FOM: little steps for little feet
George Odifreddi
ogeorge at math.cornell.edu
Wed Aug 4 10:06:24 EDT 1999
i'd like to make two minor comments on the long postings of harvey and
bob, which naturally deserve a much more careful look that this.
1) harvey says that he knows of no mathematically natural example of
an r.e. set of natural numbers that is not recursive, and no similar
example that is r.e. complete.
i think there is ONE, at least. kolmogorov defined a natural number as
RANDOM if it is less than or equal to its shortest description. so, for
example, "1 followed by a million 0's" is not random.
one can prove that the set of non random numbers is simple in the sense
of post. in particular, it is not recursive and not m-complete. however,
it is turing complete.
if this is considered as a natural set, then it solves both questions
of harvey at once. for those interested, the proofs of these results
are in volume I of my book (classical recursion theory).
2) bob starts questioning the interest of reverse mathematics, in the
same way some people question the interest of recursion theory. i'm
not going to enter the dispute, but i just wanted to point out the fact
(probably quoted in steve's book) that reverse mathematics has a very
old tradition.
the first example i can think of is john wallis' proposal of replacing
the parallel axiom by the theorem that "given any triangle and a
segment, one can construct on that segment a triangle similar to the
given one". he finds this axiom more natural than the parallel one,
being an analogue of the other axiom that given a point and a radius
one can construct a circle with that radius and center in the given
point". and then he derives the parallel axiom from this new axiom,
thus proving the equivalence of the two over basic geometry as the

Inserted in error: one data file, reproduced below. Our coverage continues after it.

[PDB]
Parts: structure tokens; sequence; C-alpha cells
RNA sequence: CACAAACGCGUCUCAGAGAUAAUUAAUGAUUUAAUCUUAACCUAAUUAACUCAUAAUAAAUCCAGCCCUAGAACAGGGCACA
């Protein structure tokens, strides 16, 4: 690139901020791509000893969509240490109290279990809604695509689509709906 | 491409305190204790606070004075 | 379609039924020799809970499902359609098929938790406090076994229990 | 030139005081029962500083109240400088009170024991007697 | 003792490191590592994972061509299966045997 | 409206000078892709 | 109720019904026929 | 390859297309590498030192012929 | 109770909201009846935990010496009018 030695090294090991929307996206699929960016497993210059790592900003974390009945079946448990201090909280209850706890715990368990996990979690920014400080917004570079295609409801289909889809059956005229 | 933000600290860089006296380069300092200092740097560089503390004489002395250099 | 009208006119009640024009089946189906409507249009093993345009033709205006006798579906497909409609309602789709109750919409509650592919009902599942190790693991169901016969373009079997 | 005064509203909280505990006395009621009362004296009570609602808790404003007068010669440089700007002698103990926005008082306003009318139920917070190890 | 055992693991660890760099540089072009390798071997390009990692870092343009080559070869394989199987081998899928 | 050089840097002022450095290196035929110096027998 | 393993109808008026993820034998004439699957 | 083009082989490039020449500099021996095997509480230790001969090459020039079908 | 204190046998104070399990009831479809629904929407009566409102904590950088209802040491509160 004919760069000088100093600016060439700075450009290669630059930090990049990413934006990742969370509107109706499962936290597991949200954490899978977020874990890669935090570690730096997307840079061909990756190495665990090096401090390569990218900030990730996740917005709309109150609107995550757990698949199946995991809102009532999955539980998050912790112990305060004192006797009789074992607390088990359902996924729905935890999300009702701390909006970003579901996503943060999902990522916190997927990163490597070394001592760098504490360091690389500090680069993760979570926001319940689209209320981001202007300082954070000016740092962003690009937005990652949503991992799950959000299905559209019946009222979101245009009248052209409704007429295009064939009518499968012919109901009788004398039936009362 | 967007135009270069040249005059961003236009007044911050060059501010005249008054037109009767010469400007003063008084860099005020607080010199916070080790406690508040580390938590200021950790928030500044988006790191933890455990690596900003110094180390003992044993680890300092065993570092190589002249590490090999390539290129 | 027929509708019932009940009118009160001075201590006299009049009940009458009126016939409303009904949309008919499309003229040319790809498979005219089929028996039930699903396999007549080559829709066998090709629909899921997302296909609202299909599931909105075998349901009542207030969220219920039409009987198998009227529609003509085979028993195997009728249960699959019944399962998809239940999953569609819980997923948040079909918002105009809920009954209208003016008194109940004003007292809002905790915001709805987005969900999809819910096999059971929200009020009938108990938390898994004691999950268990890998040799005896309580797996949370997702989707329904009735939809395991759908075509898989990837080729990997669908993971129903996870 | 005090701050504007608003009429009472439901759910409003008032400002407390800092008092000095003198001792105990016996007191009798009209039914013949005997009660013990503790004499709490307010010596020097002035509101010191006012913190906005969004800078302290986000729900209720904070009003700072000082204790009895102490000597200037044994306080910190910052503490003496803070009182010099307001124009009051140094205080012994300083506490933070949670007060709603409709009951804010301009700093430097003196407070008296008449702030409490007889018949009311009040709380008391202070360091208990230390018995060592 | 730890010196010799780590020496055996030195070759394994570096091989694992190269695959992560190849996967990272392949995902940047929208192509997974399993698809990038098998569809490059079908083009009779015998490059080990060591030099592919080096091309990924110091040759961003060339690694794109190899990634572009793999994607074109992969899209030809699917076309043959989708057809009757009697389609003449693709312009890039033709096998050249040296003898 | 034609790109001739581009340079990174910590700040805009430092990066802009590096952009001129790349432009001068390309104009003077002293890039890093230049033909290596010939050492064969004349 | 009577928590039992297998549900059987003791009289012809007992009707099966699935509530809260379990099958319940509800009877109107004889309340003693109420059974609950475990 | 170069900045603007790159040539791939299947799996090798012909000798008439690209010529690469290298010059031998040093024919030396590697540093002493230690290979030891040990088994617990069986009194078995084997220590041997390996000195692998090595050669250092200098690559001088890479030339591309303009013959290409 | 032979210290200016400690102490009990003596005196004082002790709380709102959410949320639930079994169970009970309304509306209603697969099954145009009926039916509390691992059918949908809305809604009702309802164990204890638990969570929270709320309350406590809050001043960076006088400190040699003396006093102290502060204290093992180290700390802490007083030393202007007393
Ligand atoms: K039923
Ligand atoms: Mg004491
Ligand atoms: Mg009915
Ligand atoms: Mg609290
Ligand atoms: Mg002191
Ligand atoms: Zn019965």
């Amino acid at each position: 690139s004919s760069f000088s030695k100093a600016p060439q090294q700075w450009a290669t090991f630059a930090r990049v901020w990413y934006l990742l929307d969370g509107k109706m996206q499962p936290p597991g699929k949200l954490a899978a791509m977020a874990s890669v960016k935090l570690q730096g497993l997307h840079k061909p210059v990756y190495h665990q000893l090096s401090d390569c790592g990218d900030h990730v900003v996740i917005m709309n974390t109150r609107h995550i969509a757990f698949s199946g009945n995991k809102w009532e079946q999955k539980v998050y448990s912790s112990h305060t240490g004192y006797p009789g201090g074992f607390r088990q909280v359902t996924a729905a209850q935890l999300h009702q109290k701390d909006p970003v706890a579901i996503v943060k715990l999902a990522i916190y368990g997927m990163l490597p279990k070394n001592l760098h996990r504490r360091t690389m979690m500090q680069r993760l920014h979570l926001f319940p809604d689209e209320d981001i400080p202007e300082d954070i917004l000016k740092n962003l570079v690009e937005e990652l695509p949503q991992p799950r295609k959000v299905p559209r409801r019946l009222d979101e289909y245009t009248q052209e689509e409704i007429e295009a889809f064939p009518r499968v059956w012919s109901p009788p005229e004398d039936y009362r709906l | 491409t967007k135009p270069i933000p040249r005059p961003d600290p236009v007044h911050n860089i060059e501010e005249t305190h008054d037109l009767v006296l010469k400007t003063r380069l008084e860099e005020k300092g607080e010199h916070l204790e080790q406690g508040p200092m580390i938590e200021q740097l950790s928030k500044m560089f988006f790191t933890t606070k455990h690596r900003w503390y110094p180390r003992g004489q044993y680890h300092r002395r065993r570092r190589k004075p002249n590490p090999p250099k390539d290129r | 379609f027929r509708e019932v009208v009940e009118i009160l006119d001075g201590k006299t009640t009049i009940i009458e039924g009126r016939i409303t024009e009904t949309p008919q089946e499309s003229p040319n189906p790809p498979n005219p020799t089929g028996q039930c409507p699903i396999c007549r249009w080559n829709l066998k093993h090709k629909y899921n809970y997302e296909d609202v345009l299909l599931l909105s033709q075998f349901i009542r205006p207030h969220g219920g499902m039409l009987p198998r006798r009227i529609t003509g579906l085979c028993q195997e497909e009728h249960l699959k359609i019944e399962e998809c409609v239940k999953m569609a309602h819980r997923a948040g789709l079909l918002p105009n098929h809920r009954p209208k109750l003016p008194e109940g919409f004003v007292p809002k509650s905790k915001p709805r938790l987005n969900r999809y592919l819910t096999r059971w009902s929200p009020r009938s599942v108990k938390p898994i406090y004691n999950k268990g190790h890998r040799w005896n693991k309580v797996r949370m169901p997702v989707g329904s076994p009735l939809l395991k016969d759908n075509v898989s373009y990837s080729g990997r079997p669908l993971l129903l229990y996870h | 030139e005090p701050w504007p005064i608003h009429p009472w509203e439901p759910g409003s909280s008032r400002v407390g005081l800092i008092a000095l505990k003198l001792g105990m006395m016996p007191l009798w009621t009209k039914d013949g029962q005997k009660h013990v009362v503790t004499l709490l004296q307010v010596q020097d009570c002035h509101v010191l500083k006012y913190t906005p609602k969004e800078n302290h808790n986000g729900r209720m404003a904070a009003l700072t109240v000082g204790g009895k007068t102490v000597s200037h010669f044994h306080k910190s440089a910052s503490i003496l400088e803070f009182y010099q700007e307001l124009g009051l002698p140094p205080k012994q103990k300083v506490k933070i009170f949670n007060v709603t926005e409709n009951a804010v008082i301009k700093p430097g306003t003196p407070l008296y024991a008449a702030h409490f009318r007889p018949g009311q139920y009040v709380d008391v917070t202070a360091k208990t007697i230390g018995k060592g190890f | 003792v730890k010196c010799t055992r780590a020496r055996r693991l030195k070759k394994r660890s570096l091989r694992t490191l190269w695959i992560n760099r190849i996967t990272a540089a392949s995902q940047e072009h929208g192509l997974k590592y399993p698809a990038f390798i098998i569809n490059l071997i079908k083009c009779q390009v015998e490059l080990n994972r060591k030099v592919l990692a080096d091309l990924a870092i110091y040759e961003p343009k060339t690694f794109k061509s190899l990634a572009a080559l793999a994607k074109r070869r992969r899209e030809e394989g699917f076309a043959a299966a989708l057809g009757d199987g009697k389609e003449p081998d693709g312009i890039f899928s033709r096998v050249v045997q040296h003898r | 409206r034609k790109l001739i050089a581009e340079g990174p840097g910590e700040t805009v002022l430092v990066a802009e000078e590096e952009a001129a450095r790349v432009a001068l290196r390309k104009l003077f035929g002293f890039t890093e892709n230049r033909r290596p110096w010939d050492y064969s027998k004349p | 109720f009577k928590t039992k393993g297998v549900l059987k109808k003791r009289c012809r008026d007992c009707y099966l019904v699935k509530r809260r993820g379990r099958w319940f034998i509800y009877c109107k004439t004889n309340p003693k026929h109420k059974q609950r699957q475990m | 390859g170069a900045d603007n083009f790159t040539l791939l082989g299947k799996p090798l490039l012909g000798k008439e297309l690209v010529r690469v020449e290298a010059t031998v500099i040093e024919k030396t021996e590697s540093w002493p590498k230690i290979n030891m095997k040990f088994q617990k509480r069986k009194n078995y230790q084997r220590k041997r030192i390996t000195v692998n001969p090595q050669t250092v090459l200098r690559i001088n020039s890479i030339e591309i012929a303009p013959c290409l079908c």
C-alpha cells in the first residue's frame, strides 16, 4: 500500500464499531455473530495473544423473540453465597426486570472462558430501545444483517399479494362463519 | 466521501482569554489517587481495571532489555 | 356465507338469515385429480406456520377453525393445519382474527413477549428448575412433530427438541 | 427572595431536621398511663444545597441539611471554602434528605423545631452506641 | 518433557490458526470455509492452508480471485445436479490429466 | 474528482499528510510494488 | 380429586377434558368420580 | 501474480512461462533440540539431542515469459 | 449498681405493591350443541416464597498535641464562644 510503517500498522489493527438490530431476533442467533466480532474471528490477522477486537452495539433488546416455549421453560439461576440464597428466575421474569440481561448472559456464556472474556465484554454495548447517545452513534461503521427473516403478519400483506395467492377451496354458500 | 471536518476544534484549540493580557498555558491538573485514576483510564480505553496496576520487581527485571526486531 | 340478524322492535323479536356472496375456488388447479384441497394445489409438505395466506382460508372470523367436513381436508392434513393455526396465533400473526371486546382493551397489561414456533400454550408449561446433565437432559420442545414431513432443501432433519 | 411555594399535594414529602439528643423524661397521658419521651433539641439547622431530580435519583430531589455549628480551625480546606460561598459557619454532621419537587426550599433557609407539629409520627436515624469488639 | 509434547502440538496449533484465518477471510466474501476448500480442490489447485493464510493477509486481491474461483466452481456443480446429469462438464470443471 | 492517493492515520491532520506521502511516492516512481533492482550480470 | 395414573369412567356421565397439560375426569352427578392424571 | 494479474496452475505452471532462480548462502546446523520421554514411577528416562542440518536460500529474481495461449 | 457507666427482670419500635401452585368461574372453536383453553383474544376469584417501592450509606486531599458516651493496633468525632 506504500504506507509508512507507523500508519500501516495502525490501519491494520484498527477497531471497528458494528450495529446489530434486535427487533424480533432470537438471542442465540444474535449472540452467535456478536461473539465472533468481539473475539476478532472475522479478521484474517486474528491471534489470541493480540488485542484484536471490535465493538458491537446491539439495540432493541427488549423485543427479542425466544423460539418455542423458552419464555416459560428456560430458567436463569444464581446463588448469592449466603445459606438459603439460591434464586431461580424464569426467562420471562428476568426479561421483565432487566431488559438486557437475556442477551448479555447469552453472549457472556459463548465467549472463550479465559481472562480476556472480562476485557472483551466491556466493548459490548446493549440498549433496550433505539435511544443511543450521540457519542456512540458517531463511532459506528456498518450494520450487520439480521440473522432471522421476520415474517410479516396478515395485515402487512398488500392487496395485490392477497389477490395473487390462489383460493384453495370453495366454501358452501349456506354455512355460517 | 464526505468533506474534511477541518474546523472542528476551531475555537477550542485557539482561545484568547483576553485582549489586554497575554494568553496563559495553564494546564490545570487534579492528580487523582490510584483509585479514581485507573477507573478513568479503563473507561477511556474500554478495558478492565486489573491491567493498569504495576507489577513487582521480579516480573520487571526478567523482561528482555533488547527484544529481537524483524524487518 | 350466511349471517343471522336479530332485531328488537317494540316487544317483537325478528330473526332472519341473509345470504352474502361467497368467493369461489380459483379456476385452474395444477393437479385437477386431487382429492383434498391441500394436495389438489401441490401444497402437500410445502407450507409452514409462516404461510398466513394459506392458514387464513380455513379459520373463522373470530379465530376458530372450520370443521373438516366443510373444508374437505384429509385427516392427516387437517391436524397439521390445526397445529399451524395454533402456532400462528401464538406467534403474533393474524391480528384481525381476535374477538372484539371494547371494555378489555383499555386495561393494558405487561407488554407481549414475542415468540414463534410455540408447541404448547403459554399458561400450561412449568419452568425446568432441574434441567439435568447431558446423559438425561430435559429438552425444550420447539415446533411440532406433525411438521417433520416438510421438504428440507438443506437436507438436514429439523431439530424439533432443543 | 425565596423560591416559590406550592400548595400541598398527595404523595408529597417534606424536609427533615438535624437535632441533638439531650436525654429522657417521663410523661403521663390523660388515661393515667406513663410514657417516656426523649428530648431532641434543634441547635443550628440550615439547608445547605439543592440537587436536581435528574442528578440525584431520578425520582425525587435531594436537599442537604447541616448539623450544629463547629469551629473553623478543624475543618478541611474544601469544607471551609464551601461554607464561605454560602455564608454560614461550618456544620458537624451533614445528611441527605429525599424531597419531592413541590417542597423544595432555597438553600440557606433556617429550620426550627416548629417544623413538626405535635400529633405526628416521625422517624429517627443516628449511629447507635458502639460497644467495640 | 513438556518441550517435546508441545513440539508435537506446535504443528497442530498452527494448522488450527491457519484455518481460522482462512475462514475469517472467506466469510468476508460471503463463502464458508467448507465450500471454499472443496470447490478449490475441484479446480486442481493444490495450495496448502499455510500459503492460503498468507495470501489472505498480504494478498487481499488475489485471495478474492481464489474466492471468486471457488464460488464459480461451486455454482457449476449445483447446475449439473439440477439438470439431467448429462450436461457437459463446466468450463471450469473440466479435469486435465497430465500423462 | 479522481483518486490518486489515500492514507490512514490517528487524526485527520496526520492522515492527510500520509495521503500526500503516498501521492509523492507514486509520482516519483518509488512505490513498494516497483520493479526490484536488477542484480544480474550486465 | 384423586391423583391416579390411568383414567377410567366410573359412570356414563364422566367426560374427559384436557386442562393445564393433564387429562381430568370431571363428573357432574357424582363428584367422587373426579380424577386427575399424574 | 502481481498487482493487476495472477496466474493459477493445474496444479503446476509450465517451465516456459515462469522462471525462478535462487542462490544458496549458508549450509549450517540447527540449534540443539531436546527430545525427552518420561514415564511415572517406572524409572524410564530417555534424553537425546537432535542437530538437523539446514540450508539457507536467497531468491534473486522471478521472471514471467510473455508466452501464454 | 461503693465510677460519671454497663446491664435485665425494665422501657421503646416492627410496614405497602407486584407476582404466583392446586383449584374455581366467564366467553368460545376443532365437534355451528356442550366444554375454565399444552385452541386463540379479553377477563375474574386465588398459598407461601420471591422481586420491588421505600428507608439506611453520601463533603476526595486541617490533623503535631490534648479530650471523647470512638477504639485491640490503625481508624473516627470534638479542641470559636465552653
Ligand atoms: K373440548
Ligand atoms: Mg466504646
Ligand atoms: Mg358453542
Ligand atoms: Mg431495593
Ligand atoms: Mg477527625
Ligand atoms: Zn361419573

base theory.
obviously, all proofs of equivalence of the parallel axioms to other
theorems of euclidean geometry are examples of reverse mathematics.
3) on the other hand, one could similarly claim that degree theory
really started in euclid's book X, where a classification of real
numbers is given in terms of a degree notion defined via a reducibility
notion related to rational dependency.
once again, thus, it seems that, as borges once said, "every age tells
the same stories in its own words".
4) a propos of quotations, some readers have asked me what the quote
from myhill was in my previous posting, since the transmission had played
some tricks with it.
here it is: "recursion theory is a subject full of ingenuity, but not
of intelligence". this was from an old manuscript in the 70's, and i
don't know if it was ever published, but i once reminded myhill about
it in the 80's, and he held to it.
my point in quoting it was that we (recursion theorists) should be
aware of the perception that our field has on other people whose work
and ideas we respect. after all, myhill was one of the early major
contributors to the field, and rather than being offended i was and
am interested in what he had to criticize in it.
for the same reason, i don't dismiss simpson's view on recursion theory,
because he too has contributed major results and, especially,
perspectives to it: i'm thinking here not only of his characterization
of the complexity of the theory of degrees, but also of his work on
admissible degree theory, on bounded induction and, least but not last,
on natural definitions of degrees.
i'm saying this to cool down a bit the heat of the debate, and to
recognize that some parts of recursion theory have indeed become very
technical, to the point of appearing disgusting to many people, outside
and inside the field.
bob stresses the importance of getting new results. personally, i would
put more stress not only on the interest of the results (lenin once
said to his followers: "better less, but better"), but also on the
ratio of: interest of result/difficulty of proof.
it is perfectly justified, in my view, to use all the machinery one can
use to prove the definability of the jump or the existence of nontrivial
automorphisms of the degrees. perhaps it is less to use monster injury
arguments to prove simple curiosities. and perhaps THIS is what
outsiders complain about.
i hope i'm not offending anybody by these remarks. they're just my point
of view, but they may show that there is room for the middle way, in
this debate.
george odifreddi
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